After much reading and careful consideration, I find myself on the side of the religious right on one issue, even though I firmly believe that this ambiguous group of fundamentalists, evangelicals and fanatics has, through their political machinations and incessant meddling into numerous other matters of secular public policy, brought the injustice of Selman v. Cobb County School District upon themselves — and the rest of us.
In Selman v. Cobb County School District, the U. S. District Court for the Northern District of Georgia ruled on January 13, 2005 that a sticker placed into science textbooks is an unconstitutional endorsement of religion. The sticker in question reads, “This textbook contains material on evolution. Evolution is a theory, not a fact, regarding the origin of living things. This material should be approached with an open mind, studied carefully, and critically considered.” In determining whether the government-sponsored message is in violation of the Establishment Clause, the court applied the “Lemon test,” provided by the Supreme Court in Lemon v. Kurtzman, which asks whether the message: 1) has a secular purpose; 2) advances or inhibits religion in its principal or primary effect; or 3) creates an excessive entanglement of the government with religion.
Now, call me crazy, but the text of the sticker appears to easily pass the Lemon test because it has the secular purpose of encouraging critical thinking, which should be considered essential to any sort of education. And since the sticker doesn’t even mention religion, it cannot advance or inhibit it. Thus it cannot not create any excessive entanglements of the government with religion.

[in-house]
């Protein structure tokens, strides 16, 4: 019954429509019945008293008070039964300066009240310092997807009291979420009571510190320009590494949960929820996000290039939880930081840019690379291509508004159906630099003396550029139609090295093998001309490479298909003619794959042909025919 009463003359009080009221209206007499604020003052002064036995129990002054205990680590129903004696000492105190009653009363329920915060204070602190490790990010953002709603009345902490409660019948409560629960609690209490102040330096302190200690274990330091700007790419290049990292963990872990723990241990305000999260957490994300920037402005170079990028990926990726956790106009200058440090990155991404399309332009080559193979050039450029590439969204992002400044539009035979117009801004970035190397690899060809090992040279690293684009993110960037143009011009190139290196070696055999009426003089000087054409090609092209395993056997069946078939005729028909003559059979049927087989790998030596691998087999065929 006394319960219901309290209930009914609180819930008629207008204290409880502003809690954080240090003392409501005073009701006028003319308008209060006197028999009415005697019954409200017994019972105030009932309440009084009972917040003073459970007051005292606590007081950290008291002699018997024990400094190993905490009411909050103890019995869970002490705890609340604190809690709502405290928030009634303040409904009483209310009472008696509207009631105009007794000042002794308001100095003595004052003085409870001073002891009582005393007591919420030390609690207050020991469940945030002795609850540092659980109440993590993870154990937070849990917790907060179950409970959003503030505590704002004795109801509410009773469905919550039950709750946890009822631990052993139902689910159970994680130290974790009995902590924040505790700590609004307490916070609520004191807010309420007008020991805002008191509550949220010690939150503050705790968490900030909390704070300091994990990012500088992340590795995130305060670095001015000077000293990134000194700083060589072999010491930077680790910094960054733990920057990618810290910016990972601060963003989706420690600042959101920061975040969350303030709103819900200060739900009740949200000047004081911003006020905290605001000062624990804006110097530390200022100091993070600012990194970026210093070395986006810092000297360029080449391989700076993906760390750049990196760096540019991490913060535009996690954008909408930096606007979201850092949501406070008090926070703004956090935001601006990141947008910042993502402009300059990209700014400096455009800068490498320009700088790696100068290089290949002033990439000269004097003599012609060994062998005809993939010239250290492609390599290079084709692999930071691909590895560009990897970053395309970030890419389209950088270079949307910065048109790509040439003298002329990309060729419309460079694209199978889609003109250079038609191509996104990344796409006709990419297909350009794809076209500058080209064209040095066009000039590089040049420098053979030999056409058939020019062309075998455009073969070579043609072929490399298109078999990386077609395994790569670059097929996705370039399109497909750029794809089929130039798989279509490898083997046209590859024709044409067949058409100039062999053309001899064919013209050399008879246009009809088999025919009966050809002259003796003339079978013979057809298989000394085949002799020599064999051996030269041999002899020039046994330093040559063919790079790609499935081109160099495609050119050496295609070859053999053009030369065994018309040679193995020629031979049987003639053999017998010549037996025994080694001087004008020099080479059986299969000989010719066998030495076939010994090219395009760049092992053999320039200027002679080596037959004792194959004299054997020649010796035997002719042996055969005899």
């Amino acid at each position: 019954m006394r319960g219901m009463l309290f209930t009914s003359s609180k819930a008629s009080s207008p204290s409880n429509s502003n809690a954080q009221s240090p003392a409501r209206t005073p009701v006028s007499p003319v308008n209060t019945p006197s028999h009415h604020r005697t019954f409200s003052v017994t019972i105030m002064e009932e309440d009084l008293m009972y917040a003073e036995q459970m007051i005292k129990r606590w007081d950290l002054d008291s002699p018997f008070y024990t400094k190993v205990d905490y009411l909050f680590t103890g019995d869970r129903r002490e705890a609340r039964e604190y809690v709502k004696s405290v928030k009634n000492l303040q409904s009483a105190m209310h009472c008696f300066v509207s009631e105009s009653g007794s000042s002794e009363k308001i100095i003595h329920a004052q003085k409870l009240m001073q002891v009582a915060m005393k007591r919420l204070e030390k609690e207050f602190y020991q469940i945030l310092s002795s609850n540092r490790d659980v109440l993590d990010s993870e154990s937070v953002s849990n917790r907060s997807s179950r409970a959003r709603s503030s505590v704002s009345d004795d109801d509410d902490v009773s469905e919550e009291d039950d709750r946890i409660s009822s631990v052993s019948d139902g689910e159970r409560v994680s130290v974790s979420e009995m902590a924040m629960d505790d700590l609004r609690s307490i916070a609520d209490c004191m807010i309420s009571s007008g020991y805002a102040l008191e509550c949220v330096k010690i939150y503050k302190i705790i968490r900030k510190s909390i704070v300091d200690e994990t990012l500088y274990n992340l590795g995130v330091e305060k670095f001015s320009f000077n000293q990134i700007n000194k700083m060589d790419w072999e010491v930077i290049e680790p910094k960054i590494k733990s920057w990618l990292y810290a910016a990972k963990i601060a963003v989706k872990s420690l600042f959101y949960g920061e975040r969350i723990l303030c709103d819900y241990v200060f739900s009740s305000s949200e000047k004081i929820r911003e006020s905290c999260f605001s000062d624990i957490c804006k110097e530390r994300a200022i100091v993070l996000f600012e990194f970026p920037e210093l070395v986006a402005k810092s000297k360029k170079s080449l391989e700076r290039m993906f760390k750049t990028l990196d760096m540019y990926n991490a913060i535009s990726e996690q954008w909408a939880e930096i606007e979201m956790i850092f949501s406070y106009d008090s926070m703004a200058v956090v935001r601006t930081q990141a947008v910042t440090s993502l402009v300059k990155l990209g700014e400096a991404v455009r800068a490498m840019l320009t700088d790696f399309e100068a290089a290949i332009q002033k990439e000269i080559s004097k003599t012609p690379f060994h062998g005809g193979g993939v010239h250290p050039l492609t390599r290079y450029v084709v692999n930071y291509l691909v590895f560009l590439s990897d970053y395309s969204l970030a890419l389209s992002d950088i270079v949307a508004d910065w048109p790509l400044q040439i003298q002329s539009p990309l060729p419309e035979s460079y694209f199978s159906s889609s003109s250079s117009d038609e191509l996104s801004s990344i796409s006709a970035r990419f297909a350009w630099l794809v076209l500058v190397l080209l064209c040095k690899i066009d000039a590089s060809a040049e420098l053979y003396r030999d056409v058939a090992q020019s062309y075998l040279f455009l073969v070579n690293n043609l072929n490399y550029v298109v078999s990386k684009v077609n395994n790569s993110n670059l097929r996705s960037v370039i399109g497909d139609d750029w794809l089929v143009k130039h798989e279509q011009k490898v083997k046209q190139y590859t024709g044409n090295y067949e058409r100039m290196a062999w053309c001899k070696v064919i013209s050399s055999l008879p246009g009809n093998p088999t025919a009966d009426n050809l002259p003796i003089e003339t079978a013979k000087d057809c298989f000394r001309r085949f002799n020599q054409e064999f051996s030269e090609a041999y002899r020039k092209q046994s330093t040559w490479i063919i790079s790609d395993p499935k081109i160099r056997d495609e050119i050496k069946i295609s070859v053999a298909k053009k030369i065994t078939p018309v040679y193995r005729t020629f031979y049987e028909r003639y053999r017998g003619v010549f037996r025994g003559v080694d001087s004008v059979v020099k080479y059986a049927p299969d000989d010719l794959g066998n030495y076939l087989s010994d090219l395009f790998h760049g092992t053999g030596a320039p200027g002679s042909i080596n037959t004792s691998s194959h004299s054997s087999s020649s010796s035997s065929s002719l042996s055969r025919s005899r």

Those who believe in Charles Darwin‘s theory of evolution without question might be offended by these assertions, but please lower your defenses ( I am quite sensitive to the deteriorating condition of that proverbial wall that is supposed to separate church from state), keep an open mind and remember that the theory of evolution is based upon empirical evidence and observation which cannot be completely verified which means that evolution is indeed a scientific theory, not scientific fact. Therefore, belief in evolution (and many other scientific theories and hypotheses which are still being studied) requires more than a few leaps of scientific faith, even if some of the faithful cannot accept that uncomfortable truth.
The theory of evolution is still a scientific work in progress and there are several big questions that it does not answer such as how evolution adds information to a genome to create progressively more complicated organisms, how evolution brings about drastic changes so quickly and — most pertinently — how the first living cell arose spontaneously to get evolution started. As more study and research are done, the theory of evolution will either become complete, answering those questions which are currently unsolved, or it will be replaced by a new theory that better explains nature’s phenomena.
That is how the scientific process is supposed to work. As new discoveries are made, new theories are created and expounded and existing ones are modified in order to explain that which was previously misunderstood or unexplained. For example, Newtonian physics answered many types of problems — and still does — but it did not explain the many things that were eventually answered by Einstein’s theories of relativity.
And yet, there are many disciples of Darwin who insist that evolution is a fact, sometimes with a closed-mindedness which is not unlike that of which they readily accuse creationists who believe that the Biblical accounting is the absolute truth. To these believers, this talk about critical thinking with regard to the questions still surrounding the theory of evolution is nothing but religiously motivated nonsense. Can you smell the irony?